“No, Vibha !” Dilip said. “I can’t do it.”
“You can’t do it or you won’t do it?” I asserted. “Listen, Dilip. You have to do it. I want you to do it.”
“Why, Vibha. Why?”
I smiled and said, “Dilip, remember what you said in the afternoon about your professional credo and motto: You never ask the question ‘why’. You just state your fee.”

I paused, and said, “So my dear Dilip. Don’t ask any questions. Just state your fee. And do a good job!”

“But, Vibha. What will you do with all this information?” Dilip protested.

“The possibilities are endless,” I said, almost licking my lips in anticipation, as I could feel the venom rising within me. “Yes indeed! Information is power, isn’t it? Once I have all the information, just imagine what all I can do. The possibilities are endless – aren’t they?”

“Yes,” he echoed, “The possibilities are endless.”

“Now,” I said, intertwining my arm in his, “Let’s go to Lovers’ Park!”

VIKRAM KARVE
Copyright © Vikram Karve 2010
Vikram Karve has asserted his right under the Copyright, Designs and Patents Act 1988 to be identified as the author of this work.
© vikram karve., all rights reserved.
VIKRAM KARVE educated at IIT Delhi, ITBHU and The Lawrence School Lovedale, is an Electronics and Communications Engineer by profession, a Human Resource Manager and Trainer by occupation, a Teacher by vocation, a Creative Writer by inclination and a Foodie by passion. An avid blogger, he has written a number of fiction short stories and creative non-fiction articles in magazines and journals for many years before the advent of blogging. His delicious foodie blogs have been compiled in a book “Appetite for a Stroll”. Vikram lives in Pune with his family and pet Doberman girl Sherry, with whom he takes long walks thinking creative thoughts.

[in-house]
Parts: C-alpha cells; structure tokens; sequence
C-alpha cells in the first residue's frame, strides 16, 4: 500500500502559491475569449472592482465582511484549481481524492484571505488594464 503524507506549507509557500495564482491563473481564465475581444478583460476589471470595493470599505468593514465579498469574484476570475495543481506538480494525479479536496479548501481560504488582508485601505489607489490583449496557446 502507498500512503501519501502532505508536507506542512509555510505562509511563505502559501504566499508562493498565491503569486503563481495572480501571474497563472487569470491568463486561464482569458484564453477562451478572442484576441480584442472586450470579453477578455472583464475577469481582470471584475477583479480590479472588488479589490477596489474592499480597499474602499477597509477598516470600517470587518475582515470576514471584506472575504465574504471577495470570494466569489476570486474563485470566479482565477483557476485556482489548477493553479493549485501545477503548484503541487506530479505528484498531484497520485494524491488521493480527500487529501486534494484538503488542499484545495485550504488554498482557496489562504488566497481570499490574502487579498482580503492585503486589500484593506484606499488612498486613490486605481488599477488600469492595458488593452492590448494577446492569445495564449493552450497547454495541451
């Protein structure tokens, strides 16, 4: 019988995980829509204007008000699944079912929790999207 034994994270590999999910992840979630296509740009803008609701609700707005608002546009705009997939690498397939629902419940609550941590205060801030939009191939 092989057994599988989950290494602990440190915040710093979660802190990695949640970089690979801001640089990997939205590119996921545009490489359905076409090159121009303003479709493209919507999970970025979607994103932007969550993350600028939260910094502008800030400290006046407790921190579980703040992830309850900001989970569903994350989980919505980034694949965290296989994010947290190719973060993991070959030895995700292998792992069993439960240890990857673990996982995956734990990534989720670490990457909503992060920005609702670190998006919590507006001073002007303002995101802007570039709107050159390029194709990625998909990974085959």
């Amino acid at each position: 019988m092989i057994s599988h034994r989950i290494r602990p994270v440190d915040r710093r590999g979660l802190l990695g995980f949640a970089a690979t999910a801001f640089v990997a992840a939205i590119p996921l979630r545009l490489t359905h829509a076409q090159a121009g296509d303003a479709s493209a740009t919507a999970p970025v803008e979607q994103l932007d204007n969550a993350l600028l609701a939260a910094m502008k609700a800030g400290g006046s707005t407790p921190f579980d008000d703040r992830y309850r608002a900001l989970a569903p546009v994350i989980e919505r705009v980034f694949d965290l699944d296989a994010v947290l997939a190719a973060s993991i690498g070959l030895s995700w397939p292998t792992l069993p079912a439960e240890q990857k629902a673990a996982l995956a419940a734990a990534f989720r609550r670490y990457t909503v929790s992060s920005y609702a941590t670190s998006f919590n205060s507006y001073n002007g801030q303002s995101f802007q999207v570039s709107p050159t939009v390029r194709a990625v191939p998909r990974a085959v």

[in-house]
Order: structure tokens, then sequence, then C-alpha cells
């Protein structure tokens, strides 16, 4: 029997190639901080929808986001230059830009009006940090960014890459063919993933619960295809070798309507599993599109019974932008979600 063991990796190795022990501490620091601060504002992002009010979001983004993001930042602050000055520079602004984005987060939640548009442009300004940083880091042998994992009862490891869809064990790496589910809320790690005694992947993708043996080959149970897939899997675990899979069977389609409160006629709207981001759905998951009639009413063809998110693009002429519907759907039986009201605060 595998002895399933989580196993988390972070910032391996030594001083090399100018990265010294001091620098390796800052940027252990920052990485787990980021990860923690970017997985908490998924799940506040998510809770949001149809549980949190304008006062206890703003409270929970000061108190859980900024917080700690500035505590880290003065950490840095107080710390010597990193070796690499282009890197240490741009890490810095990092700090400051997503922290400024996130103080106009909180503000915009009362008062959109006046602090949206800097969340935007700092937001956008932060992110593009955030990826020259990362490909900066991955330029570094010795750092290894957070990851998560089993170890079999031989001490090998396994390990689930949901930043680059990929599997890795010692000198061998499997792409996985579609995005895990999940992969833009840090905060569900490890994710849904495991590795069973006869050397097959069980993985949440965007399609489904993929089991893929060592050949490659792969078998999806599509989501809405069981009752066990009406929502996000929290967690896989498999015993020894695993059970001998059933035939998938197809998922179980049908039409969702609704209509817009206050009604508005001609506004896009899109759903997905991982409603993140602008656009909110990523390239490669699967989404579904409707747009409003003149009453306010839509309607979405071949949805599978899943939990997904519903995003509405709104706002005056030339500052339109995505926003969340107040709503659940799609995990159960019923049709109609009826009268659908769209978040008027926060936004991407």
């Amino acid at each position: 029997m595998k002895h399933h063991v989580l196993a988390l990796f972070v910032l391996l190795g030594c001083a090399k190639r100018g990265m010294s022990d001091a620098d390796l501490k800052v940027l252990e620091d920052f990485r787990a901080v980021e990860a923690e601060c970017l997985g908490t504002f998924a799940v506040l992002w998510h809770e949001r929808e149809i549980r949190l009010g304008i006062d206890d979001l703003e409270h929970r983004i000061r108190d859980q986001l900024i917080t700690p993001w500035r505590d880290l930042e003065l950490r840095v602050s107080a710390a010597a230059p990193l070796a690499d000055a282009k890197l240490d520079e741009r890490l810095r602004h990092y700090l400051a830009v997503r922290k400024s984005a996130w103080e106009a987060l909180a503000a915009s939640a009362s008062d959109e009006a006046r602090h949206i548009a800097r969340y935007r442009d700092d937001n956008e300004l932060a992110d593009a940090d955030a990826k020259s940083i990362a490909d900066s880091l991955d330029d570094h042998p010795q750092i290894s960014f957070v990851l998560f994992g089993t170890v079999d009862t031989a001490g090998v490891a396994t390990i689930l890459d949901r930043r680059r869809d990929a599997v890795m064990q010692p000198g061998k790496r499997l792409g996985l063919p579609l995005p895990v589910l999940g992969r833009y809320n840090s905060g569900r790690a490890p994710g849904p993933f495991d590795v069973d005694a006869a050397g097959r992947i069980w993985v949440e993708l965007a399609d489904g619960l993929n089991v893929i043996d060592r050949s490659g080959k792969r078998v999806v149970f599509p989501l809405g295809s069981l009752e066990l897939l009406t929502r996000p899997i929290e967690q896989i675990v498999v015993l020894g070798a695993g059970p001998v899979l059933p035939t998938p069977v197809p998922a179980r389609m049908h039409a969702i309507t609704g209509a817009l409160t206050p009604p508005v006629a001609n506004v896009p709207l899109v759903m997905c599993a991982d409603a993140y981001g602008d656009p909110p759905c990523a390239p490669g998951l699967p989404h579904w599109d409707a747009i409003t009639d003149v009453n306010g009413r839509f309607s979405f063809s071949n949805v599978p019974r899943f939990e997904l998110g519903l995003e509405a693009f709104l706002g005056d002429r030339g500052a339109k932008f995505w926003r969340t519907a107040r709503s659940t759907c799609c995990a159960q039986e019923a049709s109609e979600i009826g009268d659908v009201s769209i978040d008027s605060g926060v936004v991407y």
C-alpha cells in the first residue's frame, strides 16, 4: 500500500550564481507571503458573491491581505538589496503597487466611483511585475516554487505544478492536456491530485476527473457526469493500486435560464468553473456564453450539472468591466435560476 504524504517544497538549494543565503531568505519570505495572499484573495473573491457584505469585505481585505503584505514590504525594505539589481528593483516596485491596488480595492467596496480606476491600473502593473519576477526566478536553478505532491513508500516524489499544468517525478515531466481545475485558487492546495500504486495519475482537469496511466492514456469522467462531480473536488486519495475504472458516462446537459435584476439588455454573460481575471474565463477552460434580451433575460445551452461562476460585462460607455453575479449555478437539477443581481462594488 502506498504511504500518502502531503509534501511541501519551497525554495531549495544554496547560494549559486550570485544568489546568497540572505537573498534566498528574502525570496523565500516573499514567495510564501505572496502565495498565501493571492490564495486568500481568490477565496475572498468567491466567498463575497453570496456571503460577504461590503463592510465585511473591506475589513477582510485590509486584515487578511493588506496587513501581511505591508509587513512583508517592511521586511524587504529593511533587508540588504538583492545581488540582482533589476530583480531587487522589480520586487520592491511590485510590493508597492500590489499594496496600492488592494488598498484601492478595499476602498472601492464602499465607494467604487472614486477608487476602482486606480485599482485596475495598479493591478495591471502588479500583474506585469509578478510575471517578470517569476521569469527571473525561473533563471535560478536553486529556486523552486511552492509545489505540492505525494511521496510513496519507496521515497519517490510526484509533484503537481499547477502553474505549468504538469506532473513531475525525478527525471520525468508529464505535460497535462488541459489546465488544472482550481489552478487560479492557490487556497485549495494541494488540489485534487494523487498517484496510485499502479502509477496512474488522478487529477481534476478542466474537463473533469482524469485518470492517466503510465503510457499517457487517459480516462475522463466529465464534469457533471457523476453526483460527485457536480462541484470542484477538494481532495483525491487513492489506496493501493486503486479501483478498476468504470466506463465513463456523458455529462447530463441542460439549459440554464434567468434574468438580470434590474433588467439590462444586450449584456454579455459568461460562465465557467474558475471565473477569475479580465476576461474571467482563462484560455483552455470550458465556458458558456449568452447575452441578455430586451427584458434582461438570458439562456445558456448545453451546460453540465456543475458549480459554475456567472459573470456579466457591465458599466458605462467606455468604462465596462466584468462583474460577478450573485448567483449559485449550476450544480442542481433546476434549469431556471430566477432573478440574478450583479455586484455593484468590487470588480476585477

Vikram Karve Creative Writing Blog: http://vikramkarve.sulekha.com/blog/posts.htm
Academic Journal Vikram Karve – http://karvediat.blogspot.com
Professional Profile of Vikram Karve – http://www.linkedin.com/in/karve

© vikram karve., all rights reserved.

TIME INCLINATION OPPORTUNITY Detective Fiction

August 1, 2010

TIME INCLINATION OPPORTUNITY Detective Fiction.

DISCOVERING FREEDOM – short fiction – a romance

June 18, 2010

DISCOVERING FREEDOM

Fiction Short Story

By

VIKRAM KARVE

From my archives: Here is one of my lazy Mumbai stories…

Anonymity. That’s what I like about Mumbai. As I lose myself in the sea of humanity leaving Churchgate station in the morning rush hour, I experience a refreshing sense of solitude. I notice that I am walking fast, in step with the crowd, as if propelled by the collective momentum. I experience the tremendous advantages of obscurity as I lose myself in the huge enveloping deluge of people. That’s freedom – the power of anonymity.